College is outrageously expensive. And it will only get more expensive by the time your kids are ready to apply. Here are some of the ways in which we can help you save on and for the cost of college.
Although we don’t sell or manage 529 plans, we can help current clients evaluate the options. We consider the Utah’s Educational Savings Plan, my529, the standard. my529 offers investment options from Vanguard and Dimensional Fund Advisors. And it has among the lowest fees in the 529 industry. You can open a my529 account directly, which means that an investment advisor isn’t necessary (if you do need help, we are an approved my529 advisor, which means that we can help open an account for you as well). By comparing my529 to the quality of investments, total fees, and tax credit offsets of your state’s 529, we can determine which plan is in your best interest. Despite the initial tax advantages, your state’s plan may not always be the best choice. To learn more, schedule a free consultation or visit my529.
EFC, Expected Family Contribution
The Expected Family Contribution (EFC) usually determines a student’s financial aid eligibility. Most schools use the information reported on the FAFSA (Free Application for Federal Student Aid) to calculate the EFC. Generally, a student with a lower EFC will qualify for more need-based financial aid (Need = Total College Cost – EFC). Consider the EFC the minimum that you’ll probably have to pay for college. Most schools do not meet the full need.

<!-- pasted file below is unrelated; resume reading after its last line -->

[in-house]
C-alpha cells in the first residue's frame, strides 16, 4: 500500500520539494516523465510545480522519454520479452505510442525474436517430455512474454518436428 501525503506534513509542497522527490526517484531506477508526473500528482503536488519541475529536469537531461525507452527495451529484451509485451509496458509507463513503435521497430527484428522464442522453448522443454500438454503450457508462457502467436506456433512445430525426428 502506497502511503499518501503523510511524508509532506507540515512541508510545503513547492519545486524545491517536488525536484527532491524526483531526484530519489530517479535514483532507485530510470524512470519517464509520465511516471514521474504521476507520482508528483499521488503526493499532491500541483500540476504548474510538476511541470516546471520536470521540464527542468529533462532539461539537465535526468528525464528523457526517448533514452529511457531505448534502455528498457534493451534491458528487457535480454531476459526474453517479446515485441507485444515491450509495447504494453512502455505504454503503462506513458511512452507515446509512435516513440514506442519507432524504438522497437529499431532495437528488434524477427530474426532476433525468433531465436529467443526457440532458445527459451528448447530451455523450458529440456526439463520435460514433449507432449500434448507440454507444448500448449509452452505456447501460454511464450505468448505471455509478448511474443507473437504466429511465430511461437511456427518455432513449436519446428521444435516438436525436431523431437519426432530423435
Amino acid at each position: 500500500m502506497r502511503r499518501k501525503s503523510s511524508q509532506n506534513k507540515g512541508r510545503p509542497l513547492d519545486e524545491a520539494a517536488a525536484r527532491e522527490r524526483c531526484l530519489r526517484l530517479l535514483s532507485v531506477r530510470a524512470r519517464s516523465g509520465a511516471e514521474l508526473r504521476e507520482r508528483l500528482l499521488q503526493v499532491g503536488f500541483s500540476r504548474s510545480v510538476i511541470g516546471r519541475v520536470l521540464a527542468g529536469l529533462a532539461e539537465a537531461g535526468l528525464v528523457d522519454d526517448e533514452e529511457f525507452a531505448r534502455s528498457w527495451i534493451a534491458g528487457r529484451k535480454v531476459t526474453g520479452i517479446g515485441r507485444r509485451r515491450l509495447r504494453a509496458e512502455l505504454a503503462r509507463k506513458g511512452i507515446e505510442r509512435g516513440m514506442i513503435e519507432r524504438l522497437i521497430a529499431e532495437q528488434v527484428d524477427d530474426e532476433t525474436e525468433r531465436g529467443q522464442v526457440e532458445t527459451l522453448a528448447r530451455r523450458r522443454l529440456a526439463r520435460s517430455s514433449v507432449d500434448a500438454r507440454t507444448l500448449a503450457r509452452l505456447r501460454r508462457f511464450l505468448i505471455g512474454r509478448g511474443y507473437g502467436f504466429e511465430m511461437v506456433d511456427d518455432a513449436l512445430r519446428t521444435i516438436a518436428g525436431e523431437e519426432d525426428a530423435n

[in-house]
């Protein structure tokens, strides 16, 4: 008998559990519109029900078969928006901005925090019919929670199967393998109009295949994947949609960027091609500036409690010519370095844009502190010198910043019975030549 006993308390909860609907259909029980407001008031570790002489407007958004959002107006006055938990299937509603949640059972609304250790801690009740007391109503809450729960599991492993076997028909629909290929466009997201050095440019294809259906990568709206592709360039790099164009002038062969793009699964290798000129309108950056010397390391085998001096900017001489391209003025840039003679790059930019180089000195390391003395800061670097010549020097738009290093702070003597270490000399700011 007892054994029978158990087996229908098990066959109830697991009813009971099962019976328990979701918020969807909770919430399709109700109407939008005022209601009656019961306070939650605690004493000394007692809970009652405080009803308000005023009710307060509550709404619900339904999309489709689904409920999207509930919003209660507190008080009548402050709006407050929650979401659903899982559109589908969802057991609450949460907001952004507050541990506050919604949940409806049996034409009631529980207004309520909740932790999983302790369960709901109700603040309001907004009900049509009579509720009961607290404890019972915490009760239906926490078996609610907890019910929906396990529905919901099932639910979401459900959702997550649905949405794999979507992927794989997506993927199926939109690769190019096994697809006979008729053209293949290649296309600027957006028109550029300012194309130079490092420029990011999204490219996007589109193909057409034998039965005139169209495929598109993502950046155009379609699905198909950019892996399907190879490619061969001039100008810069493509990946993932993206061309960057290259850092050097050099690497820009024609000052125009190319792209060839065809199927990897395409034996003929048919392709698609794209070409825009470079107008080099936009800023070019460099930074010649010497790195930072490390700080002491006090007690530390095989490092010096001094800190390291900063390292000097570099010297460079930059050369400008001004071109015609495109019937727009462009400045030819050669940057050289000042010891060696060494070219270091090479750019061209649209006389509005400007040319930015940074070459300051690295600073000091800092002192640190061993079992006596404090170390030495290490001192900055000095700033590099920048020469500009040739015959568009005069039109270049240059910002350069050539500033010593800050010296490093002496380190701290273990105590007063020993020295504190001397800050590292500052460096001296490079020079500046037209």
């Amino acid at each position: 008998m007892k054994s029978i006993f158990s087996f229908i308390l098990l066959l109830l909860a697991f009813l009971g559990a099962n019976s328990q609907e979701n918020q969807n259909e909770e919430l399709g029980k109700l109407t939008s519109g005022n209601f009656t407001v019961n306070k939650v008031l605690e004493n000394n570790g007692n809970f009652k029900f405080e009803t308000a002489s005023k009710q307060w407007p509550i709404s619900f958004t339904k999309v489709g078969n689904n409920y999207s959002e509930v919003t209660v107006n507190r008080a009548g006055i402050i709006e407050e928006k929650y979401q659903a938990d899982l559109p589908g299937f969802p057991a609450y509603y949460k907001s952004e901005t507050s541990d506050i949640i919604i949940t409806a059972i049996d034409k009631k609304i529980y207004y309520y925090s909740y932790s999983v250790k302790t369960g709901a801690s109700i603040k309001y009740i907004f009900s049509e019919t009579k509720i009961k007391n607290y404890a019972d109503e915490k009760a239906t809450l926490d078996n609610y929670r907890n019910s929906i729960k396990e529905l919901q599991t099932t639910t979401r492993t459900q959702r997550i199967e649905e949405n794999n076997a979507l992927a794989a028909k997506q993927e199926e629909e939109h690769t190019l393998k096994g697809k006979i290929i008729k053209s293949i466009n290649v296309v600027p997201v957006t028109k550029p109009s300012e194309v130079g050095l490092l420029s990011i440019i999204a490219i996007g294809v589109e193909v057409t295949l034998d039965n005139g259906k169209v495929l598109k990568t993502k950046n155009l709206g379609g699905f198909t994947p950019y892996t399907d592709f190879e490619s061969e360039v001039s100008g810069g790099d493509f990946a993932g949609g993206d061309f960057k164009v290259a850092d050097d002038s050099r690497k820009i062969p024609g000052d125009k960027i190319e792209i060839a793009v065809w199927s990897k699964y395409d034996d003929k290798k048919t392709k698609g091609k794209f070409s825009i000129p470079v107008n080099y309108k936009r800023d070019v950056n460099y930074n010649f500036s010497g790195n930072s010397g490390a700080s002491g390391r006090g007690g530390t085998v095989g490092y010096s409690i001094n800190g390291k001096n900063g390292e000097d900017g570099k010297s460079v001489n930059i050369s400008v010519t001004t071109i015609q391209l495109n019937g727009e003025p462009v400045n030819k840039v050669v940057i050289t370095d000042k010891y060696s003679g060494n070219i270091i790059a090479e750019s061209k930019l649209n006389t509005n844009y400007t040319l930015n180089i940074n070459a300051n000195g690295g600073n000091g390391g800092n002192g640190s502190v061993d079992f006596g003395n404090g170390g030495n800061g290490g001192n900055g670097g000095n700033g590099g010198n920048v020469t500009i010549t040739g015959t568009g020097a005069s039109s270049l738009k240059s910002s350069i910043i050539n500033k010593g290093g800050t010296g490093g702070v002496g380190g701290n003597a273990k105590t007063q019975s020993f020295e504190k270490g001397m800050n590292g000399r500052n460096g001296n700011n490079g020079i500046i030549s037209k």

It’s important to get an idea of what the student’s family will be expected to contribute in order to plan better for covering the cost. There may be strategies to help minimize this value by the time you actually apply for financial aid. When it’s time for you to submit your FAFSA (and in some cases the CSS PROFILE), you will find out what your actual EFC is. To get an estimate of your EFC now, start with The College Board’s EFC calculator.
Your Custom College List
If your student gets accepted to Harvard, Stanford, or The University of Chicago, it is a wonderful achievement. These schools rank among the best in the world. However, they are extremely expensive. If they don’t qualify for aid, does it make sense for your child to graduate with hundreds of thousands of dollars in debt, potentially burdening them with student loan payments into their 30s or even 40s? Of course, how long it takes them to pay off their debt does depend in part on the expected earning potential of their major. Some estimates suggest that you shouldn’t take on more student loan debt than your expected first year salary after you graduate.
To help your selection process, we can generate a list of about 50-100 schools most likely to meet a family’s financial situation. In this list we include the in-state schools and the student’s choice schools, then add additional schools that meet the student’s academic and social requirements. The idea is to expand the list of colleges families consider in order to improve their chances for merit aid. It’s based on the family’s income and the student’s academic standing. The list will include best bets for merit and need aid and the average net cost to attend each school, which is usually drastically different from the advertised cost of tuition. Sometimes one of the private schools actually ends up being cheaper than the public options.